So without having recourse to the score(s), we're left with the recordings. The ones from 1983 are very sparse. A lot of the subtleties are lost, buried in tape hiss and audience noise. There are few occasions where more than a couple of instruments are audible without close headphone listening. The 1993 recording, especially by contrast, is lush. It's a better recording, with less audience noise and more audible instruments. Kotik seems to have allowed for longer durations (his version is almost twice as long as Cage's), which create musical gestures that have both foreground and background aspects, where the tones with appreciable duration expand to fill the sonic horizon, leaving the short tones to pepper the sound and provide intimate details. Kotik's version sounds more like an group performance rather than 86 people making occasional sounds with their instruments. Cage commented that when he first composed Winter Music, each sound was widely separated in space, but after several performances, it almost seemed melodic. Perhaps I hear the same transition between the performances of Atlas Eclipticalis.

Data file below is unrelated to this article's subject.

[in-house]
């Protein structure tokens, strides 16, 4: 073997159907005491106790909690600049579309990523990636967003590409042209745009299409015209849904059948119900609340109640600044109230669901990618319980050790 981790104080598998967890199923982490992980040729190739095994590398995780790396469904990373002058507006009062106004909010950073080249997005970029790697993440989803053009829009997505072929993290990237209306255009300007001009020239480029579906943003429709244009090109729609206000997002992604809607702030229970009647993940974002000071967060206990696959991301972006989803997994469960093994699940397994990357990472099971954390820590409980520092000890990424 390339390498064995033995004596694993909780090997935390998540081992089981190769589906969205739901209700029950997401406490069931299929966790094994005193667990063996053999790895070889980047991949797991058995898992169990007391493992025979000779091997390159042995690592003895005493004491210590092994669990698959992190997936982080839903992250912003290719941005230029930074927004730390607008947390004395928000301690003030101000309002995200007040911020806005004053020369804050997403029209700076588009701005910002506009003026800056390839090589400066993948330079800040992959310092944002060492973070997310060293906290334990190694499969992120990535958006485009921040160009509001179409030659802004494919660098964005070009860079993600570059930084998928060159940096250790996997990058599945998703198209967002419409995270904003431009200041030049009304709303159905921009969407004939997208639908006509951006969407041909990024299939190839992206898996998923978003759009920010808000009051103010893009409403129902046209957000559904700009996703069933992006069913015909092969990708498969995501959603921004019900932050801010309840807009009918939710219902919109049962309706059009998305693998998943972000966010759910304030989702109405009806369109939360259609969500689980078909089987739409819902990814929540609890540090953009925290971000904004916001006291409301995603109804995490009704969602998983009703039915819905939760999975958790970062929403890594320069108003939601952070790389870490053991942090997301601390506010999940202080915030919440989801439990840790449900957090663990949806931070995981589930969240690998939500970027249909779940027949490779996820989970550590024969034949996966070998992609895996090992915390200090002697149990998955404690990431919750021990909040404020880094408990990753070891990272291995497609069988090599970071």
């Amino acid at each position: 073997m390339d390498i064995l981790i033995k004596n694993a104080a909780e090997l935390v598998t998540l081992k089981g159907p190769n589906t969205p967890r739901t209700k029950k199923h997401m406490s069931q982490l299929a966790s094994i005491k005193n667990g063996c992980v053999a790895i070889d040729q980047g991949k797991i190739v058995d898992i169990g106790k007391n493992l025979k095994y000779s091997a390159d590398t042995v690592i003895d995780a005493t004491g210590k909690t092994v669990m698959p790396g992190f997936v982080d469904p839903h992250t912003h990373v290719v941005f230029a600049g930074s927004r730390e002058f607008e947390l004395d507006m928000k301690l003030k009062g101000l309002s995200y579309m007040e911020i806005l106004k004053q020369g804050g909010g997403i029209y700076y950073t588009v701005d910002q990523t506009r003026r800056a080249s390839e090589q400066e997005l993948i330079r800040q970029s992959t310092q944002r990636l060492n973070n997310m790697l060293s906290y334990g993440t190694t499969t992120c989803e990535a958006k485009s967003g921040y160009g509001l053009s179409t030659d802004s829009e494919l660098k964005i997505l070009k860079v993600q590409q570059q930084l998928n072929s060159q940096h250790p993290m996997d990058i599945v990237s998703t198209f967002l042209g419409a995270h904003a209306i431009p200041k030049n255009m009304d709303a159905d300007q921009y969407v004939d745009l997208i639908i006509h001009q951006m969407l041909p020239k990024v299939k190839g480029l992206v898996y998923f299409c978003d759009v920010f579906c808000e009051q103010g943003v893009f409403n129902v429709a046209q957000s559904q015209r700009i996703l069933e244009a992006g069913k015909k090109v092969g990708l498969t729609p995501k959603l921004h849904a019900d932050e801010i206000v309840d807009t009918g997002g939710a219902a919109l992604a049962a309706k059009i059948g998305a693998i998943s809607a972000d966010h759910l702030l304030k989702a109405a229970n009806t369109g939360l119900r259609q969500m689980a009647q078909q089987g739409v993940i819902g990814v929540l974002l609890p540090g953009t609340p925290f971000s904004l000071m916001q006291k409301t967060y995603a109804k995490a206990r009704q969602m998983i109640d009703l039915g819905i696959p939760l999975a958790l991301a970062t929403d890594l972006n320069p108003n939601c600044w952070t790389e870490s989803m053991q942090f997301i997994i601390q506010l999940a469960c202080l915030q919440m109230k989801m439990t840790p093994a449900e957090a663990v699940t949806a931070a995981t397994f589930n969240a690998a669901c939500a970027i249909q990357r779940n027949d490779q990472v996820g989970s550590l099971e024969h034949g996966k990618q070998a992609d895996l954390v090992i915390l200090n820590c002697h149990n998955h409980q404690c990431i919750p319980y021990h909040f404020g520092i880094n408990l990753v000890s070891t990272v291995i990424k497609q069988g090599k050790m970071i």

It is Cage's genius to have created such a rich foundation, allowing for so many different sonic realizations. Is it a coincidence that the longer orchestral realization sounds fuller? As the piece stretches out with longer and longer durations, at some point it nearly approaches the scale of the maps on which it was based. Does a connection between the star maps and the piece take place only in the mind of the listener? In some way, I hear the immensity of the cosmos in Kotik's rendition, points of sound corresponding to points of light, with constellations visible only because of the observer's perspective.
Even though Cage loathed improvisation at the time he composed Atlas Eclipticalis, Brian had an interesting idea about using today's creative improvisers to create a version. The Amplify festival in 2002 had a session where seven improvising guitarists created a realization of Cornelius Cardew's Treatise, a famous graphic score from the early 1960s. The German new music ensemble Zeitkratzer has performed pieces by composers as far afield as John Duncan, Keith Rowe, Lou Reed and Merzbow. Ulrich Kreiger, the ensemble's saxophonist, has recently released a solo (probably multi-tracked) version of Atlas Eclipticalis. Certainly classical musicians have a difficult time with Cage, whose music often demands a new kind of performer in order to bring to the surface the new kinds of sounds.